Alex Brandon/Associated Press
Unbeknownst to me at the time, 1990 would be a fortuitous year.
Working full-time as a newspaper reporter during the week, on weekends I was more often than not adventuring out on some long-distance bike ride or another with my then-husband, the late Richard Fencsak. We owned Bikes & Beyond in Astoria, so cycling — and athletics, in general — consumed our lives.
Not surprisingly, the passage of the Americans with Disabilities Act that year did not even register a blip in our household. Even if it had, the landmark legislation did not affect us — or so we thought. We were young and believed ourselves invincible, inhabiting bodies that could take on even Astoria’s steepest hills on our sleek racing bikes. What could happen to us?
Eighteen years later, Rich, would be dead from prostate cancer at 57, despite having lived a textbook-healthy lifestyle. We had divorced by that time but remained friends up to the very end.
And I? After several years of experiencing strange symptoms, such as a floppy foot when I ran or acute hearing loss in one ear, I would be diagnosed in 1998 with multiple sclerosis, a sometimes progressive (as in my case) neurological disorder.
Twenty years post-diagnosis, I am in a wheelchair full-time. I am extremely fortunate and grateful to have a loving husband, John Gaasland, who is also my caretaker.
And, thanks to the Americans with Disabilities Act, I am able to live a full life — a much different one from what my youthful, physically arrogant self could have imagined in 1990, but a full one nonetheless.
Why am I writing about the Americans With Disabilities Act, or the ADA, as it is often referred to, today? Simply, because it is threatened by a seemingly innocuous piece of federal legislation.
First, just a bit of background about the ADA. It is “the nation’s first comprehensive civil rights law addressing the needs of people with disabilities, prohibiting discrimination in employment, public services, public accommodations, and telecommunications,” according to the federal Equal Employment Opportunity Commission.
The ADA protects not only Americans with obvious disabilities, physical ones such as mine, but also invisible ones, such as mental and intellectual impairments. According to the U.S. Census, nearly 57 million Americans, or 19 percent of the population, qualify as disabled, with more than half of those disabilities described as “severe.”
The legislation that concerns me and disability rights advocates across the country would mandate that anyone wishing to sue a business due to lack of access first give written notice detailing the problem. The business would then have 60 days to devise a plan to address the complaint and an additional 60 to actually implement an accommodation.
The bill passed the House a week ago Thursday along mostly partisan lines by a vote of 225-192. No comparable bill is pending in the Senate at this time.
On the surface, the bill sounds reasonable. The bill‘s proponents claim it is needed to ward off frivolous lawsuits by unscrupulous lawyers looking to make a buck.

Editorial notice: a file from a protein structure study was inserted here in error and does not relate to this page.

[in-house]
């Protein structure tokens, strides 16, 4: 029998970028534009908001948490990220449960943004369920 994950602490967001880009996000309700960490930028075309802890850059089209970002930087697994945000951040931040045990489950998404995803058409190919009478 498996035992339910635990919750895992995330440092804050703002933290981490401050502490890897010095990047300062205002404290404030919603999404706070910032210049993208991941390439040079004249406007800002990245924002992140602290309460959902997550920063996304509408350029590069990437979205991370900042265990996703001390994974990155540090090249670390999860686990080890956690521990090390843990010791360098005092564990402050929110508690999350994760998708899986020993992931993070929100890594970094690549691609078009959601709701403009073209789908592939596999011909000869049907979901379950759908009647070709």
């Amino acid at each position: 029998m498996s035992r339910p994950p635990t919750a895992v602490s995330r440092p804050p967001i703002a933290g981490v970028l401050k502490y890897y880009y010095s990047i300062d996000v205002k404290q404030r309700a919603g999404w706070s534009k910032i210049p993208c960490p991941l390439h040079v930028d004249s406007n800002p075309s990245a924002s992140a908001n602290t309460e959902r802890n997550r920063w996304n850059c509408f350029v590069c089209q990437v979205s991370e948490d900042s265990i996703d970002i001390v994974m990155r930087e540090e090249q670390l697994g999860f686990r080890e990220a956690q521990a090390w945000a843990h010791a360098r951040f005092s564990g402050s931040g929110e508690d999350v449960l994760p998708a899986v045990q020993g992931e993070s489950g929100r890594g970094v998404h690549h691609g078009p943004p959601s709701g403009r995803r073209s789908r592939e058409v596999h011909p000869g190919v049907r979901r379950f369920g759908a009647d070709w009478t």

Yet disability rights advocates argue that, if enacted, the bill would essentially do away with any incentive businesses have to comply with the law, unless a complaint is filed. In other words, rather than obey the law to begin with, a business could flaunt it and ask for forgiveness later — and, again, only if a complaint were filed.
“If you don’t live with a disability, you might not think of #ADA violations as significant at 1st glance,” Sen. Tammy Duckworth (D-Ill.), a double-amputee veteran of the Iraq War, tweeted in response to the bill, “but I assure you they’re significant for those of us who do live with disabilities.”
Thanks to the ADA, I can independently ride my power wheelchair around town without worrying about whether there will be curb cuts to provide access. Newly constructed buildings must include access, such as ramps, and significant building remodels must incorporate access as well.
Parking lots must set aside spaces for people with disabilities, which is particularly important for those of us with vans that require two spaces to extend a ramp, allowing us to roll out of our vehicles (by the way, that’s what those spaces with hash marks are for). These are just a few of the many kinds of access for those of us with physical disabilities required under the law.
But even 28 years after the ADA’s enactment, many places still are inaccessible. I have learned to always call ahead to a restaurant or other business I have not visited before to see if there is a literal barrier to my entering the building.
Some places I simply cannot access, such as the upper level of the 50-year-old Astor Library, where browsing through my favorite genre, fiction, remains tantalizingly out of reach. The librarians are always more than accommodating in fetching any titles. Still, it’s not the same as roaming through the stacks myself. The city is conducting a fundraising campaign to remodel the pre-ADA-constructed library to, in part, make it fully accessible.
Our country was founded on the principles of “life, liberty, and the pursuit of happiness” for all Americans. Thanks to the ADA, I and millions of other Americans have a shot at those most fundamental of American values.
How ironic that such an august body as Congress, elected to represent we the people, should attempt to chip those rights away.